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Australia’s a great place to live

November 13, 2009 Leave a comment

Just typing off the cuff here. Had planned to do a photo shoot today but not feeling so good today. Instead I’ll chat about retirement. Where to live in retirement, specifically.

My partner’s almost ready to retire.  About 3 or 4 years to go we reckon (global financial crises & their impact on superannuation allowing).  So the question has arisen – where?

We’ve both travelled extensively in Australia and lived in multiple states and territories.  We’ve both done urban, rural and remote areas.  He’s been financially savvy enough in his younger years to have bought & nearly paid off a few houses in Adelaide and Brisbane.  So, worst comes to worst, we could opt for either the South Australian or Queensland capitals, basing our retired lives in the inner urban areas.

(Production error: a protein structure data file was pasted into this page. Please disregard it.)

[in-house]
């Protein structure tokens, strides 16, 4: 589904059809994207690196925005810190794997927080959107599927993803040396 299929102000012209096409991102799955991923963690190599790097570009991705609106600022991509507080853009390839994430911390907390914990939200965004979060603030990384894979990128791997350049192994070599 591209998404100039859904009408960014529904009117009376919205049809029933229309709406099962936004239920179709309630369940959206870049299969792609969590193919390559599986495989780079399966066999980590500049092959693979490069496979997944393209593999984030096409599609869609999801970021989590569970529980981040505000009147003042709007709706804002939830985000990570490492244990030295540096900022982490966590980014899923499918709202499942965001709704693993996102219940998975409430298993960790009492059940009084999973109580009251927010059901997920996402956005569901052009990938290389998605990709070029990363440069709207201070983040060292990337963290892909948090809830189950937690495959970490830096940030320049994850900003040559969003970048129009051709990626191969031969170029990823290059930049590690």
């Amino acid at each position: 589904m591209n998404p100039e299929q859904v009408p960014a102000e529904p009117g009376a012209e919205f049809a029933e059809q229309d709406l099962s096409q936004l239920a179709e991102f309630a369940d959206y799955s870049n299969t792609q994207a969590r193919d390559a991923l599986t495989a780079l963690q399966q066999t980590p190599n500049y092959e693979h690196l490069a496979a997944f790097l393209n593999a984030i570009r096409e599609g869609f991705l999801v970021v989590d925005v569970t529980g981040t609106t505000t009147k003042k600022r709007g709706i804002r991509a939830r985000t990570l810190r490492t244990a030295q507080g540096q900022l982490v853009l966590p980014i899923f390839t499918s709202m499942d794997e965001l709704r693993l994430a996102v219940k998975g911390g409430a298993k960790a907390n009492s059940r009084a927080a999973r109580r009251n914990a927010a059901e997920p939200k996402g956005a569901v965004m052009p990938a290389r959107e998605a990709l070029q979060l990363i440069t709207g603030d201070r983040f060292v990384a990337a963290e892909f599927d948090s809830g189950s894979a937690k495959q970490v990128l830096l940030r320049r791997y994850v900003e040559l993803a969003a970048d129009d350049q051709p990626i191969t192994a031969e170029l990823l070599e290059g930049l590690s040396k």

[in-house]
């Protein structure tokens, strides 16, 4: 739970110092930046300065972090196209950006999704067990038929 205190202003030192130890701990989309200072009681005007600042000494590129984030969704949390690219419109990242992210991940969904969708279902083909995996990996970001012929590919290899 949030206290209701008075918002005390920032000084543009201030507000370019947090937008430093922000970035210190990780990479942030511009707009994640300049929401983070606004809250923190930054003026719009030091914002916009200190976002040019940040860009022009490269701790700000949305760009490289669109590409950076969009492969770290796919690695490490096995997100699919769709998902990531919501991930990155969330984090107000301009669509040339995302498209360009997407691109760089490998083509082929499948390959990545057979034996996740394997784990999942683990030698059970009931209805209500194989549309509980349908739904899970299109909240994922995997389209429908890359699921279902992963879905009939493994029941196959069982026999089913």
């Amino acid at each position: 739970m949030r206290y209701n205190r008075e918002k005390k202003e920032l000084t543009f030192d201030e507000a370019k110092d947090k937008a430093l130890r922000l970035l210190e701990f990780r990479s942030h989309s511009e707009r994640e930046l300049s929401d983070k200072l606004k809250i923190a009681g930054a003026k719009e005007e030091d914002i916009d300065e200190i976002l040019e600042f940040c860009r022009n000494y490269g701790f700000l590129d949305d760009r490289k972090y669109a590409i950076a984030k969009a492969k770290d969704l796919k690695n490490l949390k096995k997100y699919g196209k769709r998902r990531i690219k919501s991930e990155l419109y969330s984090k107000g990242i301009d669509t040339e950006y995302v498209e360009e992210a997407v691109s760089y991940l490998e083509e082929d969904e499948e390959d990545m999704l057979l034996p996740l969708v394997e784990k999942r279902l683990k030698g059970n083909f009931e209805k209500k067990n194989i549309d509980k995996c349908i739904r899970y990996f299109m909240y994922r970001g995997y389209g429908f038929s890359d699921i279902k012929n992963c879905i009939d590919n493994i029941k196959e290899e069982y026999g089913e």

Pushed to choose between those two cities, I’d opt for Adelaide. It’s smaller, quieter and has a gorgeous Meditteranean like climate.  With occasional heatwaves.  🙂

More importantly, for me, Adelaide is an arts city. Lots of festivals, great theatre, wondrous music. 2010 sees the biennial Festival of Arts, the Fringe Festival and Womadelaide. That’s just in February-March!

Brisbane is a nice enough city. I particularly like where we own a house. It’s close to the city, close to the river, close to riverside suburbs such as New Farm. But I don’t like the traffic, the growing crowds on the trains and buses, or the noise. As more land is cleared for housing, the more noise from the Gateway Motorway penetrates the older suburbs.